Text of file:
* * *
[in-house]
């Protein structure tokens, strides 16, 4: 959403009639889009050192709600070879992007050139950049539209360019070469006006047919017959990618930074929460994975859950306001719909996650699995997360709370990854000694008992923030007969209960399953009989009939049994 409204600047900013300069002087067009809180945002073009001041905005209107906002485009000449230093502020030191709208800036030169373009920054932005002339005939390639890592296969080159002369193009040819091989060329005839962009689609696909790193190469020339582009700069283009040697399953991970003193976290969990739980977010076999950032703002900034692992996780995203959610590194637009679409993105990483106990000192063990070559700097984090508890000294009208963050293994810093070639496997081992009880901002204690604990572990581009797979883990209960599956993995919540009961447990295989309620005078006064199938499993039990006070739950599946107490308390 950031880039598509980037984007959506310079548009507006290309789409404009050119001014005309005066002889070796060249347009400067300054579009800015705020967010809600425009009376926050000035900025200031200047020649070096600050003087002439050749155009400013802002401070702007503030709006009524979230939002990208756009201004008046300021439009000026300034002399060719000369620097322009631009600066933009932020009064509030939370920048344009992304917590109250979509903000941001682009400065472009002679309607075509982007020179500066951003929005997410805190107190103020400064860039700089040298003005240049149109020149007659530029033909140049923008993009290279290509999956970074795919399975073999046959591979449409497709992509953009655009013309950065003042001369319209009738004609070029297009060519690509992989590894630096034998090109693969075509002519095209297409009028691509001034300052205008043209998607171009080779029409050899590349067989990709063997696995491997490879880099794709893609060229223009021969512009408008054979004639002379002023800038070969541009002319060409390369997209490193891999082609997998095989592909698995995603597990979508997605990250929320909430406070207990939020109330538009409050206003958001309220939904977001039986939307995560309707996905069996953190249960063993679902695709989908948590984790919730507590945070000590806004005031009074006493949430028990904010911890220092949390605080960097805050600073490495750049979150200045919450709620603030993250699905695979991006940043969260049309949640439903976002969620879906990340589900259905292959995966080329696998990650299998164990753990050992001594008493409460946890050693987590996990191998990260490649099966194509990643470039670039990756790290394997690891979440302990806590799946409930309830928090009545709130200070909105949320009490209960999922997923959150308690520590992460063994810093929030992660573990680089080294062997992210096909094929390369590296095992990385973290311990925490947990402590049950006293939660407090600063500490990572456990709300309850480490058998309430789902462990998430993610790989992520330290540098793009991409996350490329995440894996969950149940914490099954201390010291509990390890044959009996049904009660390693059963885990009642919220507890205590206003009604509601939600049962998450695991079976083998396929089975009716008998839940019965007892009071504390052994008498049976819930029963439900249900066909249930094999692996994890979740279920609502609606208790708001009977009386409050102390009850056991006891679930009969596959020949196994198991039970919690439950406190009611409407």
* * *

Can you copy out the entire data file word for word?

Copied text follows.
[in-house]
């Protein structure tokens, strides 16, 4: 959403009639889009050192709600070879992007050139950049539209360019070469006006047919017959990618930074929460994975859950306001719909996650699995997360709370990854000694008992923030007969209960399953009989009939049994 409204600047900013300069002087067009809180945002073009001041905005209107906002485009000449230093502020030191709208800036030169373009920054932005002339005939390639890592296969080159002369193009040819091989060329005839962009689609696909790193190469020339582009700069283009040697399953991970003193976290969990739980977010076999950032703002900034692992996780995203959610590194637009679409993105990483106990000192063990070559700097984090508890000294009208963050293994810093070639496997081992009880901002204690604990572990581009797979883990209960599956993995919540009961447990295989309620005078006064199938499993039990006070739950599946107490308390 950031880039598509980037984007959506310079548009507006290309789409404009050119001014005309005066002889070796060249347009400067300054579009800015705020967010809600425009009376926050000035900025200031200047020649070096600050003087002439050749155009400013802002401070702007503030709006009524979230939002990208756009201004008046300021439009000026300034002399060719000369620097322009631009600066933009932020009064509030939370920048344009992304917590109250979509903000941001682009400065472009002679309607075509982007020179500066951003929005997410805190107190103020400064860039700089040298003005240049149109020149007659530029033909140049923008993009290279290509999956970074795919399975073999046959591979449409497709992509953009655009013309950065003042001369319209009738004609070029297009060519690509992989590894630096034998090109693969075509002519095209297409009028691509001034300052205008043209998607171009080779029409050899590349067989990709063997696995491997490879880099794709893609060229223009021969512009408008054979004639002379002023800038070969541009002319060409390369997209490193891999082609997998095989592909698995995603597990979508997605990250929320909430406070207990939020109330538009409050206003958001309220939904977001039986939307995560309707996905069996953190249960063993679902695709989908948590984790919730507590945070000590806004005031009074006493949430028990904010911890220092949390605080960097805050600073490495750049979150200045919450709620603030993250699905695979991006940043969260049309949640439903976002969620879906990340589900259905292959995966080329696998990650299998164990753990050992001594008493409460946890050693987590996990191998990260490649099966194509990643470039670039990756790290394997690891979440302990806590799946409930309830928090009545709130200070909105949320009490209960999922997923959150308690520590992460063994810093929030992660573990680089080294062997992210096909094929390369590296095992990385973290311990925490947990402590049950006293939660407090600063500490990572456990709300309850480490058998309430789902462990998430993610790989992520330290540098793009991409996350490329995440894996969950149940914490099954201390010291509990390890044959009996049904009660390693059963885990009642919220507890205590206003009604509601939600049962998450695991079976083998396929089975009716008998839940019965007892009071504390052994008498049976819930029963439900249900066909249930094999692996994890979740279920609502609606208790708001009977009386409050102390009850056991006891679930009969596959020949196994198991039970919690439950406190009611409407």